Investing in Platinum - Everything You Need to Know
Investing in platinum is similar to storing your wealth in other precious metals like gold and silver.
However, the use of platinum for investment purposes is a recent development. Silver and gold have been traded for thousands of years. Platinum was only discovered in 1735, by comparison.
The scope and scale of the bullion market today is also much larger for gold and silver.
This begs the question: Which is the best metal to invest in?
Comparing Platinum to Other Metals
Copper is sometimes categorized as a semi-precious metal. It has the lowest price of the group due to its widespread supply. Copper bullion has, at times, been hoarded as a store of wealth. Nonetheless, copper is mainly used in industries like electronics and is best classified as a base metal.
Silver is also far cheaper than platinum. It's much more abundant and has more diverse industrial uses. Visually, silver has a very similar hue but is slightly grayer than the bright color of pure platinum. Platinum doesn't tarnish or tone over time like silver, either.
Palladium is one of platinum's "sister metals," as it's also part of the Platinum Group Metals (PGMs). Unlike platinum and silver, palladium has little-to-no jewelry market. The palladium price is also subject to far greater volatility than the other precious metals.
Is Platinum a Better Investment Than Gold?
That naturally leads to a comparison of platinum vs. gold. Why is gold more expensive than platinum?
In terms of chemistry and physics, platinum has several of the same properties as gold. It resists corrosion, has a shiny luster, and can catalyze certain chemical reactions. Platinum's non-corrosion makes it the preferred metal for some wedding-related jewelry (platinum ring).
Check out our podcast for more if you've ever wondered, what is so special about platinum?
Platinum has a much smaller market than gold, though. There's less of it available in the above-ground supply. On top that, platinum futures are less actively traded than gold (or silver, for that matter).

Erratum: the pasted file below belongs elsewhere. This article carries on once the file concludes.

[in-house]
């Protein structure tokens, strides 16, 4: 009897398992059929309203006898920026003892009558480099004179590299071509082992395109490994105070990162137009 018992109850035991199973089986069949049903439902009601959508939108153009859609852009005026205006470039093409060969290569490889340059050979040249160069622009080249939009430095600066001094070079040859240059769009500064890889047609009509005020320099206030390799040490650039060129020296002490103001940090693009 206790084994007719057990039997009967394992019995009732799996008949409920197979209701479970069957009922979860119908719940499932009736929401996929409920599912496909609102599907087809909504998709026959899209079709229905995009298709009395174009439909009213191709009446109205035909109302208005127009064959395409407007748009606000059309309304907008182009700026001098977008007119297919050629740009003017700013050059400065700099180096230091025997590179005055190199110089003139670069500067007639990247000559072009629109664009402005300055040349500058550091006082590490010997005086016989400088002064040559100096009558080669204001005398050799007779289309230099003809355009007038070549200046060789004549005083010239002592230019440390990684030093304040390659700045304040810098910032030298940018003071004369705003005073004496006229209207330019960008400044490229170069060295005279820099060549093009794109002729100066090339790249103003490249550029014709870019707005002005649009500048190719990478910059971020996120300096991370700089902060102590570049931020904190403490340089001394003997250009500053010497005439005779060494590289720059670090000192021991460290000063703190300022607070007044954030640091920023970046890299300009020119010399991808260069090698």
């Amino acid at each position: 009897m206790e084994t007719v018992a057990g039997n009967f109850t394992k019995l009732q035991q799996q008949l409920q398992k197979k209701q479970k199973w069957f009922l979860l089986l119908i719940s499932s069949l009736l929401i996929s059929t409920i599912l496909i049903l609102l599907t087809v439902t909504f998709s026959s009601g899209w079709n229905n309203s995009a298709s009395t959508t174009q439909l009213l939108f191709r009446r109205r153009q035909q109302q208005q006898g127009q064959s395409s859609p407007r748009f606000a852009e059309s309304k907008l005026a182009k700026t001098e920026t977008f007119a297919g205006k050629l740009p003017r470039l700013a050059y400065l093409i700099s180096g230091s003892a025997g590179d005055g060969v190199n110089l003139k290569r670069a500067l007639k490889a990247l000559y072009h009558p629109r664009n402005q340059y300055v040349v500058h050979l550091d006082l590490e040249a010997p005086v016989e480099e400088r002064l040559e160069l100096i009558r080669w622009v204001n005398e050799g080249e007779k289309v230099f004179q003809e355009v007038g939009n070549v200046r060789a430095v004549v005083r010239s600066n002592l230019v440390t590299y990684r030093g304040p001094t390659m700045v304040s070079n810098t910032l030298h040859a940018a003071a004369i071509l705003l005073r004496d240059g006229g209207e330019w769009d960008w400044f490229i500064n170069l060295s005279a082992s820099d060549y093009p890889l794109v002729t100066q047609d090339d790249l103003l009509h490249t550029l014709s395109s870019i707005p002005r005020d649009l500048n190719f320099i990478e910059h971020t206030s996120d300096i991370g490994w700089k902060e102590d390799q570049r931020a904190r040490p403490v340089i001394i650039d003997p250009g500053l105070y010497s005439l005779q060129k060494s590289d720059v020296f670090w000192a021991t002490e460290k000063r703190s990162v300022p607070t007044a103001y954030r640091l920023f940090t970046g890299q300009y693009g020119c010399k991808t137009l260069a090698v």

One reason why platinum is cheaper than gold is its primary use in industry. Aside from jewelry and investment, demand for platinum is limited to automobile manufacturers.
Automakers use platinum, palladium, and rhodium in the catalytic converters that reduce car emissions. As a result, the platinum price is sensitive to changes in the auto market.
This helps explain why the platinum-to-gold ratio is rather low compared to its historical average.
The greatest appeal of platinum as an investment is diversification. This is especially true when you already hold some gold and silver in your portfolio.
How Much Is an Ounce of Platinum Worth?
You can always find the updated platinum spot price on our charts page!
Platinum prices are usually measured per troy ounce, like the other precious metals. Our price quotes are listed per gram and per kilo in addition to per troy oz.
Prices have mostly fluctuated between $800/oz and $1,000/oz. At times, the platinum price has broken out of this range. Platinum's resale value also depends on the changing tastes of investors and consumers.
Why Has the Platinum Price Dropped?
Several factors have contributed to platinum's recent slump.
Right now, platinum is in a supply glut. That stockpile is being drawn down, however, amid the supply-chain disruptions caused by the novel coronavirus.
Another headwind for platinum has been developments in the automobile market. Automakers have shifted to using more palladium as fuel emission standards have become increasingly stringent.
Moreover, platinum has suffered from the major downturn in the diesel vehicle market. The fallout from the Volkswagen diesel scandal, for example, has depressed demand for platinum in diesel cars.
Platinum bullion normally comes in the form of bars. There are a handful of platinum coins to choose from, as well. These include the American Platinum Eagle and the Canadian Platinum Maple Leaf.
2012 Platinum Eagle proof coin
You may wonder how to test platinum at home to make sure it's real. The simplest method is the specific gravity test. You can do this test with a scale and a few common household items.
It's also worth noting that pure platinum should not stick to a magnet. This will only occur if it is alloyed with another metal such as nickel.
Everett has been the head content writer and market analyst at Gainesville Coins since 2013. He has a background in History and is deeply interested in how gold and silver have historically fit into the financial system.